Article citationsMore >>

Healthy People 2020. U.S. Department of Health and Human Services. 2010. http://www.healthypeople.gov. Accessed October 12, 2016.

has been cited by the following article:

Article

Relationships among Diet Quality, BMI, Cooking Skills and Frequency of Food Preparation: A Pilot Study

1Department of Health, Nutrition & Exercise Sciences, North Dakota State University, Fargo, ND, USA


American Journal of Educational Research. 2017, Vol. 5 No. 1, 36-42
DOI: 10.12691/education-5-1-6
Copyright © 2017 Science and Education Publishing

Cite this paper:
Jenna Kourajian, Sherri Stastny, Ardith Brunt. Relationships among Diet Quality, BMI, Cooking Skills and Frequency of Food Preparation: A Pilot Study. American Journal of Educational Research. 2017; 5(1):36-42. doi: 10.12691/education-5-1-6.

Correspondence to: Sherri  Stastny, Department of Health, Nutrition & Exercise Sciences, North Dakota State University, Fargo, ND, USA. Email: sherri.stastny@ndsu.edu

Abstract

Background: Many college students do not have the knowledge to make traditional dishes from simple ingredients, or cook a meal from scratch. Purpose: To evaluate the association between participants’ perceived cooking skills, food preparation frequency, selected indicators of diet quality and BMI. Methods: Non-experimental cross sectional survey design using questionnaire evaluating confidence in cooking skills (PCSS), food preparation frequencies (FPFS), diet quality (frequency of consumption of vegetables, fruits, whole grains, and low-fat dairy), and anthropometrics among 968 students at one Midwestern university. Correlations and chi square were performed to determine the relationships of PCSS/FPFS, indicators of healthy eating and BMI, and differences in response per variable, respectively. Results: Over half reported feeling very confident in their cooking skills; 15% report preparing meals daily. Higher PCSS was correlated to higher vegetable intake (P<0.001) and meeting the recommendations for vegetables (P<0.001). PCSS was not associated with meeting recommendations for fruits, whole grains, or low-fat dairy. Higher PCSS was correlated with higher BMI (P=0.001). PCSS was positively associated with FPFS (P<0.001). Although higher PCSS was not associated with fruit, whole grain, and low-fat dairy intake, students with higher PCSS may be more likely to prepare and consume vegetables.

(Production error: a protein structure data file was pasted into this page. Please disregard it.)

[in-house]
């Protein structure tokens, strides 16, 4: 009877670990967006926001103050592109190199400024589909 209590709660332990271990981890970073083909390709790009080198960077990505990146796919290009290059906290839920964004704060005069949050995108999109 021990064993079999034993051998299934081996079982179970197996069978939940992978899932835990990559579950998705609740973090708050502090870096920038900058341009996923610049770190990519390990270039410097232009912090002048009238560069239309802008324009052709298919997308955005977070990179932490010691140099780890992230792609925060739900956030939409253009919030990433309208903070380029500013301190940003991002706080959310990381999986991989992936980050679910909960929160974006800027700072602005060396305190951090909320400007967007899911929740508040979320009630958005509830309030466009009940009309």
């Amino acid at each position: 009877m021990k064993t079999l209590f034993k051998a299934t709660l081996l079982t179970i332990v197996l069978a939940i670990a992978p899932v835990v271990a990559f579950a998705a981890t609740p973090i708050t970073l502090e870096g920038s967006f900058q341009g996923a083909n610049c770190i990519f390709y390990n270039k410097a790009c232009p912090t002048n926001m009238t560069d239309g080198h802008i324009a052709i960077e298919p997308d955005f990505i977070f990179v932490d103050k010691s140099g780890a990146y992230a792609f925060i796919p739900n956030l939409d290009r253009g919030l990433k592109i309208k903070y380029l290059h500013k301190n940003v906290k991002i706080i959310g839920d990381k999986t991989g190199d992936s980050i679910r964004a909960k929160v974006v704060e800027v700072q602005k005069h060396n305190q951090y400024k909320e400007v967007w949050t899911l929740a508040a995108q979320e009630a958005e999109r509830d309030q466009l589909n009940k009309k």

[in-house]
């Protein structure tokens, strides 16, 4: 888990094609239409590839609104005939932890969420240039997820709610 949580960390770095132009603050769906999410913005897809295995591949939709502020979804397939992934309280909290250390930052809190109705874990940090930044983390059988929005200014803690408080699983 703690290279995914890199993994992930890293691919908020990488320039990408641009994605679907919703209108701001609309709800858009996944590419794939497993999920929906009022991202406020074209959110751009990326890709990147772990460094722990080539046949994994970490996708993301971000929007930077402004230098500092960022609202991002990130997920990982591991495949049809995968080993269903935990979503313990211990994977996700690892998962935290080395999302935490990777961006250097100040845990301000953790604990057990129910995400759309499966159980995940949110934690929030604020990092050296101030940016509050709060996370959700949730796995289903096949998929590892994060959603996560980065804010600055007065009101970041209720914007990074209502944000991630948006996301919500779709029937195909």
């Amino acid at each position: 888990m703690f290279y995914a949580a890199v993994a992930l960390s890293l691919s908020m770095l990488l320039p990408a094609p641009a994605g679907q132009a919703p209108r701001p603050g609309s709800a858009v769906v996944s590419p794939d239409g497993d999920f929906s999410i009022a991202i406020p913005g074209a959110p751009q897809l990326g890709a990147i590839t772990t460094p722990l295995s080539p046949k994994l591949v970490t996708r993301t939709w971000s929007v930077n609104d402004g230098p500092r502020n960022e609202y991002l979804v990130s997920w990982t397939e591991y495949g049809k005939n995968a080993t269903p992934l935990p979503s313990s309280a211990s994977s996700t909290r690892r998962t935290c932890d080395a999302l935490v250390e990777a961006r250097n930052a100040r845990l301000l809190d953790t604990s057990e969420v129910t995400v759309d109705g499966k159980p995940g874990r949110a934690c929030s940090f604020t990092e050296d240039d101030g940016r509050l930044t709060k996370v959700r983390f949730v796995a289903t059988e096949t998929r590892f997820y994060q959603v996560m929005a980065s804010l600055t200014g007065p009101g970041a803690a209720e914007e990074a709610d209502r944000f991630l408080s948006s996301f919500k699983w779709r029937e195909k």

Keywords